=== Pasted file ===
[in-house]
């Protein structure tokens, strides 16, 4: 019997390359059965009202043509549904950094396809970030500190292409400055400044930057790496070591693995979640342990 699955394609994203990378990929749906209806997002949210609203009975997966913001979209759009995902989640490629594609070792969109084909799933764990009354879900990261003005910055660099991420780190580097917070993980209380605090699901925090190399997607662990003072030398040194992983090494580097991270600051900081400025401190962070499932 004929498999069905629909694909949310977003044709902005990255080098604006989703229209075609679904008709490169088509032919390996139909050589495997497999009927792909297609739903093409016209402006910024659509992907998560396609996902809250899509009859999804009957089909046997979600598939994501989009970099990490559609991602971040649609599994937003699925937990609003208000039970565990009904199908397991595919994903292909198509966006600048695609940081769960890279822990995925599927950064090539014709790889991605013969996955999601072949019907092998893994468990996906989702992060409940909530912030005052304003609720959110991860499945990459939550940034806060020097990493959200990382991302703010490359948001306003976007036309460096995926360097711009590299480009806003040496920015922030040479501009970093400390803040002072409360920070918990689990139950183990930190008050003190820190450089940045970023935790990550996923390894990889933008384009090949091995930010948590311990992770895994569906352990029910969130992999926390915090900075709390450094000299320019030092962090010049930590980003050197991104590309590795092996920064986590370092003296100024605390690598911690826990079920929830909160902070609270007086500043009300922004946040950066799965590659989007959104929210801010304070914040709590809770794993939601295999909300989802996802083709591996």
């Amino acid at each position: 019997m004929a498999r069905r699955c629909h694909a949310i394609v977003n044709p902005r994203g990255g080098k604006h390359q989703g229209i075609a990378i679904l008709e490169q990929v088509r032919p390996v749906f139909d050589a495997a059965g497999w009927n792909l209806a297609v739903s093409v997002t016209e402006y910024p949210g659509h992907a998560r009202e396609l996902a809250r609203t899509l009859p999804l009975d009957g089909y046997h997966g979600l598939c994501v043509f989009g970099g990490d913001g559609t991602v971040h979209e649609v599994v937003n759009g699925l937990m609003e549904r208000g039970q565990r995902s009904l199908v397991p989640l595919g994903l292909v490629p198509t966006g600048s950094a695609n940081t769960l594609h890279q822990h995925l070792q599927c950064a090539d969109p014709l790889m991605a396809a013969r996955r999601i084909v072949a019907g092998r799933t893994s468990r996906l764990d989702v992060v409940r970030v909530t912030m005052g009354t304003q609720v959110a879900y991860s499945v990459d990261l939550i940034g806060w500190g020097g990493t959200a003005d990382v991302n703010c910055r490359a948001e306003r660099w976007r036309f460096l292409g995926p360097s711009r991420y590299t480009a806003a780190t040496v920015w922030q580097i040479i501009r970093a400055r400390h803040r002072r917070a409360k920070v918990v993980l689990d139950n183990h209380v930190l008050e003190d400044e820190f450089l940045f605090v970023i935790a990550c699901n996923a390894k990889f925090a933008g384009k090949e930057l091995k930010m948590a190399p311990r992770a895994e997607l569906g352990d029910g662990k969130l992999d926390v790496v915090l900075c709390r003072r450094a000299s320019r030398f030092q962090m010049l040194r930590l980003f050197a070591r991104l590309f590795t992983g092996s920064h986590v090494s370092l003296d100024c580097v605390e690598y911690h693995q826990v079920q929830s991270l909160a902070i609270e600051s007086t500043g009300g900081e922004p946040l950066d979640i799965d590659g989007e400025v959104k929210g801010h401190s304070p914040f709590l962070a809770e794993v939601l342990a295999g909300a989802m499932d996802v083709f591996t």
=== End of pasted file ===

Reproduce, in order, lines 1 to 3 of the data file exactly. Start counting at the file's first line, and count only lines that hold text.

[in-house]
């Protein structure tokens, strides 16, 4: 019997390359059965009202043509549904950094396809970030500190292409400055400044930057790496070591693995979640342990 699955394609994203990378990929749906209806997002949210609203009975997966913001979209759009995902989640490629594609070792969109084909799933764990009354879900990261003005910055660099991420780190580097917070993980209380605090699901925090190399997607662990003072030398040194992983090494580097991270600051900081400025401190962070499932 004929498999069905629909694909949310977003044709902005990255080098604006989703229209075609679904008709490169088509032919390996139909050589495997497999009927792909297609739903093409016209402006910024659509992907998560396609996902809250899509009859999804009957089909046997979600598939994501989009970099990490559609991602971040649609599994937003699925937990609003208000039970565990009904199908397991595919994903292909198509966006600048695609940081769960890279822990995925599927950064090539014709790889991605013969996955999601072949019907092998893994468990996906989702992060409940909530912030005052304003609720959110991860499945990459939550940034806060020097990493959200990382991302703010490359948001306003976007036309460096995926360097711009590299480009806003040496920015922030040479501009970093400390803040002072409360920070918990689990139950183990930190008050003190820190450089940045970023935790990550996923390894990889933008384009090949091995930010948590311990992770895994569906352990029910969130992999926390915090900075709390450094000299320019030092962090010049930590980003050197991104590309590795092996920064986590370092003296100024605390690598911690826990079920929830909160902070609270007086500043009300922004946040950066799965590659989007959104929210801010304070914040709590809770794993939601295999909300989802996802083709591996």
């Amino acid at each position: 019997m004929a498999r069905r699955c629909h694909a949310i394609v977003n044709p902005r994203g990255g080098k604006h390359q989703g229209i075609a990378i679904l008709e490169q990929v088509r032919p390996v749906f139909d050589a495997a059965g497999w009927n792909l209806a297609v739903s093409v997002t016209e402006y910024p949210g659509h992907a998560r009202e396609l996902a809250r609203t899509l009859p999804l009975d009957g089909y046997h997966g979600l598939c994501v043509f989009g970099g990490d913001g559609t991602v971040h979209e649609v599994v937003n759009g699925l937990m609003e549904r208000g039970q565990r995902s009904l199908v397991p989640l595919g994903l292909v490629p198509t966006g600048s950094a695609n940081t769960l594609h890279q822990h995925l070792q599927c950064a090539d969109p014709l790889m991605a396809a013969r996955r999601i084909v072949a019907g092998r799933t893994s468990r996906l764990d989702v992060v409940r970030v909530t912030m005052g009354t304003q609720v959110a879900y991860s499945v990459d990261l939550i940034g806060w500190g020097g990493t959200a003005d990382v991302n703010c910055r490359a948001e306003r660099w976007r036309f460096l292409g995926p360097s711009r991420y590299t480009a806003a780190t040496v920015w922030q580097i040479i501009r970093a400055r400390h803040r002072r917070a409360k920070v918990v993980l689990d139950n183990h209380v930190l008050e003190d400044e820190f450089l940045f605090v970023i935790a990550c699901n996923a390894k990889f925090a933008g384009k090949e930057l091995k930010m948590a190399p311990r992770a895994e997607l569906g352990d029910g662990k969130l992999d926390v790496v915090l900075c709390r003072r450094a000299s320019r030398f030092q962090m010049l040194r930590l980003f050197a070591r991104l590309f590795t992983g092996s920064h986590v090494s370092l003296d100024c580097v605390e690598y911690h693995q826990v079920q929830s991270l909160a902070i609270e600051s007086t500043g009300g900081e922004p946040l950066d979640i799965d590659g989007e400025v959104k929210g801010h401190s304070p914040f709590l962070a809770e794993v939601l342990a295999g909300a989802m499932d996802v083709f591996t």